Boycott For Equality

 Uncategorized
Oct 072004
 
Authors: B.A. Klaene

Boycott For Equality is calling for a national boycott today to

draw political attention to equality in marriage and the workplace

for lesbian, gay, bisexual and transgender citizens.

“This event brings into focus the economic contribution of gay,

lesbian, bisexual and transgender citizens,” said Dale Duncan,

co-founder of Boycott For Equality. “And people understand

money.”

Boycott For Equality is recommending GLBT Americans and their

supporters withdrawal from the economy in four ways.

They encourage staying home from work in an effort to stop the

generation of payroll and income taxes. They also are urging

citizens to refrain from shopping and cell phone use to demonstrate

the presence of the GLBT community and to withdrawal $80 from an

ATM in an attempt to exhaust the funds at many ATMs.

“I would hope that (the boycott) would have an impact, but I

don’t know that it will reach the people it needs to reach,” said

Randy McCrillis, GLBT director at CSU. “People that are already

enlightened know about it, but looking at what major political

officials have already stated about marriage rights. I don’t think

it will do anything.”

GLBT Student Services, located in Lory Student Center, provides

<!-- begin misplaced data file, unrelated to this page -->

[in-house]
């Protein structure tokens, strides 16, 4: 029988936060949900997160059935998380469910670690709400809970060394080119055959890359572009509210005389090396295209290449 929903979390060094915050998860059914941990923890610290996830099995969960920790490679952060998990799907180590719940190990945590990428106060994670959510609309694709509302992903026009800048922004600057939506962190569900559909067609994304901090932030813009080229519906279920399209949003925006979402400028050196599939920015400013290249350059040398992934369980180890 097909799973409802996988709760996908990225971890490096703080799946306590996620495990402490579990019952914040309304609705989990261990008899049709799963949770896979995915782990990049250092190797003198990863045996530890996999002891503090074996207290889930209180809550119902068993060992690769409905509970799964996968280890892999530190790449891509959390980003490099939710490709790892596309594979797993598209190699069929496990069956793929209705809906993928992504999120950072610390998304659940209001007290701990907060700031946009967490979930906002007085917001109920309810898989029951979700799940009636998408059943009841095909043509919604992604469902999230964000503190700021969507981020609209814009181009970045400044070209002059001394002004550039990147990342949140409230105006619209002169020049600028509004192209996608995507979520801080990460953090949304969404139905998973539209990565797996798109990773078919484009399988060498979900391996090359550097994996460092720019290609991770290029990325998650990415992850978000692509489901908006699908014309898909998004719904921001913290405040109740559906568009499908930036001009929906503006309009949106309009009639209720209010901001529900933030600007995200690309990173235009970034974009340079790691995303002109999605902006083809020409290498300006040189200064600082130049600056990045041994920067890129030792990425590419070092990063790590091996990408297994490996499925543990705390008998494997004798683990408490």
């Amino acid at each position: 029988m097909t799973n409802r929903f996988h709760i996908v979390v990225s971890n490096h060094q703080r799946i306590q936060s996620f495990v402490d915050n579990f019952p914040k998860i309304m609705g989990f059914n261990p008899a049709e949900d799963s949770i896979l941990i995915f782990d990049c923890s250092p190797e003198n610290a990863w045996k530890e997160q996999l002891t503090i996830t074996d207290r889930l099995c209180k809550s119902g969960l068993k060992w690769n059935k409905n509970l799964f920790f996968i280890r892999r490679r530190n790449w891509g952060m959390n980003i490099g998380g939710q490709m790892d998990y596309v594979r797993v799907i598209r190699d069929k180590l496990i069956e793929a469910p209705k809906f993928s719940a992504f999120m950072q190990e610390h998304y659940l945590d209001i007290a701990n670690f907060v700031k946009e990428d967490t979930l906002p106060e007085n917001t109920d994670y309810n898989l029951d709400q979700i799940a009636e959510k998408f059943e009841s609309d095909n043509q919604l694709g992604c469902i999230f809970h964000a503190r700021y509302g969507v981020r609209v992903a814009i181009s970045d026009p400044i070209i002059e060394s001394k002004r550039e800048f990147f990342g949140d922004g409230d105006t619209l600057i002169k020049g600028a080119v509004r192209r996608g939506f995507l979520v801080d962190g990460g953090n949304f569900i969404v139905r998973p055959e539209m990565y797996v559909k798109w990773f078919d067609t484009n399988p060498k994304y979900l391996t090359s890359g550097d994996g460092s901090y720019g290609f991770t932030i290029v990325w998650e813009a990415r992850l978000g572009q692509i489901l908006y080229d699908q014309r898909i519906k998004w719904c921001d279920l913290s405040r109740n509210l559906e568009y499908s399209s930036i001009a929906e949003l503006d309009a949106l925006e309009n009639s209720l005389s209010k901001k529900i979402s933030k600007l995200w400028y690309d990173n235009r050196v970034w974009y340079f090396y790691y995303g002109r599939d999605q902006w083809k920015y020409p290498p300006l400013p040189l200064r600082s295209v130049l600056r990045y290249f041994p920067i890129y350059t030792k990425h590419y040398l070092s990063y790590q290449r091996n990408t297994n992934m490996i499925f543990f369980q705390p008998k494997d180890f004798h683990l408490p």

services for 7,000 students, staff and community members, McCrillis

said.

Boycott For Equality is an Atlanta-based, non-profit

organization formed to promote the boycott. The organization is

aimed at bringing political attention to the issues in the GLBT

community by demonstrating the financial contributions of the GLBT

to the national economy.

According to Robert Lawrence, professor of political science at

CSU, and Roy Meek, professor of political science at University of

Alabama, who is visiting CSU, this type of political protest can

have a negative effect.

“Whenever you do something like this there is always the

possibility of backlash,” Lawrence said. “I think quietly

negotiating with big corporations is a better way to achieve

benefits.”

Meek echoed Lawrence’s views.

“Any action of this sort tends to focus attention on that

group,” Meek said. “Thereby, people who have negative views of a

group can intensify.”

John Straayer, a professor of political science at CSU, agreed

that events such as boycotting can create a negative environment,

but added that this can create a base for social change.

“If this type of strategy does in fact translate into some

expanded public support for them, candidates and parties will begin

to recognize that and it will begin to work its way into the

platform,” said Straayer. “This activity alone won’t gain political

attention, but that kind of act repeated and repeated can

precipitate a shift in public opinion and that’s when the parties

will pick it up.”

The success or failure of this boycott greatly depends on

participation according to Steven Shulman, CSU professor of

economics.

“It will depend on how many people are in this group, then, of

that, what percent will participate in this boycott,” Shulman said.

“Then will anyone even notice?”

Shulman also noted that for a group to be noticed on an economic

basis, they generally need to conduct a lengthy event that will

affect a greater number of people.

“It’s a very important issue. I don’t think it is important to

the political spectrum currently,” said Dustin Blair, a sophomore

English major. “I think a boycott is a very powerful tool and if

used in the right way, it could work.”

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